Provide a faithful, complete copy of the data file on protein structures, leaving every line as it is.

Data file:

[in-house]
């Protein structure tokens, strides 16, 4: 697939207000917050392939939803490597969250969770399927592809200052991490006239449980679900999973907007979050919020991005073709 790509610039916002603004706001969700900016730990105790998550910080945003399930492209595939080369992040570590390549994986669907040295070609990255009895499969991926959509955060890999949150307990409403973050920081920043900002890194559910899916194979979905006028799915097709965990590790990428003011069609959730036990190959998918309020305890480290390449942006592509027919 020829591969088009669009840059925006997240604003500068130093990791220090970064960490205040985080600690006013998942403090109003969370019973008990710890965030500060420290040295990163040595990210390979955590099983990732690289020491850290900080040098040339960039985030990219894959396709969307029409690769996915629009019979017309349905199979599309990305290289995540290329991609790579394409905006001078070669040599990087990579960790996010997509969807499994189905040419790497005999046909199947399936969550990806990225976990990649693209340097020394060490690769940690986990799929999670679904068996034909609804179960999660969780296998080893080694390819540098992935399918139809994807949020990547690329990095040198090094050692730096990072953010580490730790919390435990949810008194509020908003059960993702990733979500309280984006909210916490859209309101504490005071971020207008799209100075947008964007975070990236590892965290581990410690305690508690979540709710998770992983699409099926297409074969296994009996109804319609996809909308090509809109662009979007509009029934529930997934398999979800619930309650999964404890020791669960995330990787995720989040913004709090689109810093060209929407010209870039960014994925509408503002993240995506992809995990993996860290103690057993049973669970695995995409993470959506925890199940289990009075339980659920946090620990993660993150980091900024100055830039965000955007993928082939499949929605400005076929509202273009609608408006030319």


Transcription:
[in-house]
């Protein structure tokens, strides 16, 4: 697939207000917050392939939803490597969250969770399927592809200052991490006239449980679900999973907007979050919020991005073709 790509610039916002603004706001969700900016730990105790998550910080945003399930492209595939080369992040570590390549994986669907040295070609990255009895499969991926959509955060890999949150307990409403973050920081920043900002890194559910899916194979979905006028799915097709965990590790990428003011069609959730036990190959998918309020305890480290390449942006592509027919 020829591969088009669009840059925006997240604003500068130093990791220090970064960490205040985080600690006013998942403090109003969370019973008990710890965030500060420290040295990163040595990210390979955590099983990732690289020491850290900080040098040339960039985030990219894959396709969307029409690769996915629009019979017309349905199979599309990305290289995540290329991609790579394409905006001078070669040599990087990579960790996010997509969807499994189905040419790497005999046909199947399936969550990806990225976990990649693209340097020394060490690769940690986990799929999670679904068996034909609804179960999660969780296998080893080694390819540098992935399918139809994807949020990547690329990095040198090094050692730096990072953010580490730790919390435990949810008194509020908003059960993702990733979500309280984006909210916490859209309101504490005071971020207008799209100075947008964007975070990236590892965290581990410690305690508690979540709710998770992983699409099926297409074969296994009996109804319609996809909308090509809109662009979007509009029934529930997934398999979800619930309650999964404890020791669960995330990787995720989040913004709090689109810093060209929407010209870039960014994925509408503002993240995506992809995990993996860290103690057993049973669970695995995409993470959506925890199940289990009075339980659920946090620990993660993150980091900024100055830039965000955007993928082939499949929605400005076929509202273009609608408006030319």